Canada Day on Roxham Road: protesters, supporters clash over asylum seekers at border
Far-right, migrant advocacy groups gather at popular Quebec border crossing
As a small group of asylum seekers headed through a wooded area at the Canada-U.S. border crossing in Hemmingford, Que. on Canada Day, two clashing groups of protesters and supporters waited nearby.
Storm Alliance and La Meute, self-described "ultranationalist" groups, organized a demonstration in time for the nation's 150th anniversary at Roxham Road to protest would-be refugee claimants crossing the border on foot.
"We want to send a message, we want the government to send a message to anybody that wants to cross over illegally, unlawfully that there's going to be people looking out for you," said Dave Tregget, the national president of Storm Alliance.
As dozens donned black T-shirts and patrolled the crossing Saturday morning, they were met by a counter protest organized by a migrant advocacy group.
Holding up colourful posters welcoming refugees, Solidarity Across Borders members also gathered at the popular spot for asylum seekers.
"They are a group that's enabling racism and hiding behind other issues," said Montreal-based activist Jaggi Singh.
"They say they're defending the charter of rights — well if you're really defending the charter of rights defend the rights of refugees to cross and make their claims."
The busload of supporters clapped as a Nigerian family made their way through the ditch and into Canada, while others raised questions about asylum seekers and lax border laws.
"They're criminals," said Pearl Roy. "They're coming into our country illegally and we're welcoming this?"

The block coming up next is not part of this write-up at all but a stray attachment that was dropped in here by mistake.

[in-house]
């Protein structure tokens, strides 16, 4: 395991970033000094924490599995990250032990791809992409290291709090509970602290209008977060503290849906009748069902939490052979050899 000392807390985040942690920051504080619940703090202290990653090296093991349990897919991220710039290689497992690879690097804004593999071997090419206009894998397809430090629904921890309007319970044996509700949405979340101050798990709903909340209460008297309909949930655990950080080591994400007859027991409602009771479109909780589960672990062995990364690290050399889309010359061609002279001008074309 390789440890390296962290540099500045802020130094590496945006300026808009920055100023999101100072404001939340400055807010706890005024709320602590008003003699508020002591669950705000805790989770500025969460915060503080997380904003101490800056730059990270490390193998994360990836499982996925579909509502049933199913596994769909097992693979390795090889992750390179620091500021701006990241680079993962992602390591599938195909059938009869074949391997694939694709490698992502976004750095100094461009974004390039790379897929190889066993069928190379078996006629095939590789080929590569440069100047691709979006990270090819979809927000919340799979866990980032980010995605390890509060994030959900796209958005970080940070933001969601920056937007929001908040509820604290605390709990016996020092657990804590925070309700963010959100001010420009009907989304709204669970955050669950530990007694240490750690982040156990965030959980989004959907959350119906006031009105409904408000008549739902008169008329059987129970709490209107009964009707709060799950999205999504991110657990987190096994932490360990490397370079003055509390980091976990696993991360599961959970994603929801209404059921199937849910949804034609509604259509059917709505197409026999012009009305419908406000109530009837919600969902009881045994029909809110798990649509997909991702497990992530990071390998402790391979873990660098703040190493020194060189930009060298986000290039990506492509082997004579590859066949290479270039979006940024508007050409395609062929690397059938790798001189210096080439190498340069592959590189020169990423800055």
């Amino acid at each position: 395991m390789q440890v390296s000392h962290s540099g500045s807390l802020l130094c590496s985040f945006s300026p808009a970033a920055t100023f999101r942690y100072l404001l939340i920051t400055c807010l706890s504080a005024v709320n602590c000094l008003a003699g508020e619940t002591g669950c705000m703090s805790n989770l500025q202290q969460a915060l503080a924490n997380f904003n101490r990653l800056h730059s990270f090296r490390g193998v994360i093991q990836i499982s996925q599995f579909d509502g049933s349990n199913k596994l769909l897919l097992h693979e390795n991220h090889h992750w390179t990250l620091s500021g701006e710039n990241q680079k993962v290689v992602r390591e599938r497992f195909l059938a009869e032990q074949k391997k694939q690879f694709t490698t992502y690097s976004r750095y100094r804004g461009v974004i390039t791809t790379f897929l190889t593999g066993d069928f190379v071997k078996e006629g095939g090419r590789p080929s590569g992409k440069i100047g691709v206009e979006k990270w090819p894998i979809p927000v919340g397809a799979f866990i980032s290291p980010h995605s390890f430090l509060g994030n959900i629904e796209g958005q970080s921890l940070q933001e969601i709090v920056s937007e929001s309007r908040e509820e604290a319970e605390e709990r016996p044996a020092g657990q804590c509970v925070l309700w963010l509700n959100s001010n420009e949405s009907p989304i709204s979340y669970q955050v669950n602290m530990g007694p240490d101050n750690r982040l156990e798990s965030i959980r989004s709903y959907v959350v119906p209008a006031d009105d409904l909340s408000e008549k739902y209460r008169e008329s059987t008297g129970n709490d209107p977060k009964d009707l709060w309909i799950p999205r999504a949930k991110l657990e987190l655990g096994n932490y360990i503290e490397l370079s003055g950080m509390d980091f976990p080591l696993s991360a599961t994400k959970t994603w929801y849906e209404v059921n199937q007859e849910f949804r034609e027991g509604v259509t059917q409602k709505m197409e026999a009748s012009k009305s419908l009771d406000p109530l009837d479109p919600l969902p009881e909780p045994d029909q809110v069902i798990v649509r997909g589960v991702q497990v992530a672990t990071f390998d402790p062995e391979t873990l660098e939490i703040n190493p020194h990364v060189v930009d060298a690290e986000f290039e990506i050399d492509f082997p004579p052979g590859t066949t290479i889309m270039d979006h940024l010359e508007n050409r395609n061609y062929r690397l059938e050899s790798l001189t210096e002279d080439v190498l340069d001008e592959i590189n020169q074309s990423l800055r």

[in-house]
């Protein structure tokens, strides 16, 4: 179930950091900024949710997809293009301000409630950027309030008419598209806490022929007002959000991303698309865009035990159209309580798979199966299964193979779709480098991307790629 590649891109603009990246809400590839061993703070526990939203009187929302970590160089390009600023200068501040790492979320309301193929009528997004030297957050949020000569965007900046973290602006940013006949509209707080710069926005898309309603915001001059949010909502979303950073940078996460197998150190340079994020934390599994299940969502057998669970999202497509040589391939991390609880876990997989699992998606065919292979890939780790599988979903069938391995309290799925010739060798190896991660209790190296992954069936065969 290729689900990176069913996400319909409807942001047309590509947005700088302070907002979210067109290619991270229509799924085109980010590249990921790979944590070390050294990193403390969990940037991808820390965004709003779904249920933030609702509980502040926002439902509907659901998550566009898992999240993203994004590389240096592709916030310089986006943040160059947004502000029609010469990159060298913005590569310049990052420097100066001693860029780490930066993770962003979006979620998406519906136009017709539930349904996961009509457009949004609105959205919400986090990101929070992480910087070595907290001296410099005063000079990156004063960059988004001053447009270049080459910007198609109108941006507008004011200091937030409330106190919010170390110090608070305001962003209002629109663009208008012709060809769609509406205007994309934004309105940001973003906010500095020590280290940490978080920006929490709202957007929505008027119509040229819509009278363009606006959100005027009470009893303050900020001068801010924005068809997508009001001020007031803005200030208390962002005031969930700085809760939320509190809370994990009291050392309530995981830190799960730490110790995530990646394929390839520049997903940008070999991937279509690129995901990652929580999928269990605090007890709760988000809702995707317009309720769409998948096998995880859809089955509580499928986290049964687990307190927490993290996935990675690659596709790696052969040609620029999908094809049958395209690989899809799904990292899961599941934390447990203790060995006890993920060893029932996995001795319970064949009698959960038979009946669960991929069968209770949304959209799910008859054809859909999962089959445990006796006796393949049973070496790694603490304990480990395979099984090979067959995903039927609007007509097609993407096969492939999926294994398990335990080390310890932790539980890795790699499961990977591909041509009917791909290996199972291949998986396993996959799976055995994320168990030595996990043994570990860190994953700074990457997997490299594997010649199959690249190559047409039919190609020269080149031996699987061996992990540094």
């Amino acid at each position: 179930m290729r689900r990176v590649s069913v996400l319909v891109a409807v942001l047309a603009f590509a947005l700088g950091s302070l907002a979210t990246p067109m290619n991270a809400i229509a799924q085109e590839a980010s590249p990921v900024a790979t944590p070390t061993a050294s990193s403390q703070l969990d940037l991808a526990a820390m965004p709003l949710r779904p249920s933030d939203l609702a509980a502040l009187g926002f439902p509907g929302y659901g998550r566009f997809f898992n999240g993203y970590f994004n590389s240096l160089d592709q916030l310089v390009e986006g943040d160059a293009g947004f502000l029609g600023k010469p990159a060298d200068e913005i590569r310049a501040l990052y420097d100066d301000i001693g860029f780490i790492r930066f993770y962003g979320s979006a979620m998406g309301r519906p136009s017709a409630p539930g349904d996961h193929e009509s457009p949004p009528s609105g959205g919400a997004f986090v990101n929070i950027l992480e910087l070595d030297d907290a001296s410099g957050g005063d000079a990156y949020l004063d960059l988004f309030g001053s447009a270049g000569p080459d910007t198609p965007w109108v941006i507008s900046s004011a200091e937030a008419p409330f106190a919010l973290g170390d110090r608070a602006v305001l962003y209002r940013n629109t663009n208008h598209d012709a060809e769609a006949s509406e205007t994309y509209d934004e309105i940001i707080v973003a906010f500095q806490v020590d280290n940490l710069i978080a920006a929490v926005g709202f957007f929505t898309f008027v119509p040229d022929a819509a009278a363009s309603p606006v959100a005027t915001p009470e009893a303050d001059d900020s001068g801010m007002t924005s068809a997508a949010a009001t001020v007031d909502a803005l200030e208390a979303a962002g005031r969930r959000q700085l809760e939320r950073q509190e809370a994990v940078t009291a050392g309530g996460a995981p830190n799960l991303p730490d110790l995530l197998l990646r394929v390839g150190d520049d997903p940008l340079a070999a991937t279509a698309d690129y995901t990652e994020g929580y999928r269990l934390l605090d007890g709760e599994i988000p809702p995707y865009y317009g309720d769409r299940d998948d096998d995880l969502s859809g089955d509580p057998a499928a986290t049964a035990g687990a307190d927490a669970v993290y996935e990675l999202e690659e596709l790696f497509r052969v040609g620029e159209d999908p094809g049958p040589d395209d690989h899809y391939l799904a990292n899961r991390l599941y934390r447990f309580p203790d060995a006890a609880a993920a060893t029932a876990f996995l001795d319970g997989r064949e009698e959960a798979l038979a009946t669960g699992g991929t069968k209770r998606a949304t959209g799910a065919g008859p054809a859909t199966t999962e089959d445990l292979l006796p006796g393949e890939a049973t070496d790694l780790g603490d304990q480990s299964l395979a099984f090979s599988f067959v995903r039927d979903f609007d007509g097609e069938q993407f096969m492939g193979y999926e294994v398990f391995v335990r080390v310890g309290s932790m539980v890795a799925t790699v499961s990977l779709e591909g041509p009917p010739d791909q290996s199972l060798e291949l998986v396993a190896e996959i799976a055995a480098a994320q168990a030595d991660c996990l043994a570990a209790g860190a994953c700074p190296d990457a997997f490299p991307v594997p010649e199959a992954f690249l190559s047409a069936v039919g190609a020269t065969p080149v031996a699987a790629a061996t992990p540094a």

The family was then taken into custody by RCMP officers and brought to their offices, said Staff Sergeant Brian Byrne.
Byrne said asylum seekers are taken into custody so officers run background checks. They then can start the process of making a refugee claim.
War of words
The two groups confronted each other from across a divide created by Sûreté du Québec and RCMP officers, who wouldn't let protesters from either side make their way through.
It isn't the first time far-right and migrant advocacy groups from Quebec have made their way to at the popular crossing spot in the Montérégie region.
While members of the Storm Alliance and La Meute have been routinely gathering in clusters to quietly observe asylum seekers for a few months, the situation on Canada Day quickly grew tense.
Singh turned to a woman on the other side, wearing a white-and-red shirt with a maple leaf on and with the words "old stock and proud."
"What do you mean old stock? Where are you from?" he said.
She took a sip from her water bottle and spit it out in his direction, smiling briefly, before giving Singh the middle finger.
"I'm not any less Canadian or Québécois than you," Singh said.
With files from CBC's Simon Nakonechny, Benjamin Shingler and Radio-Canada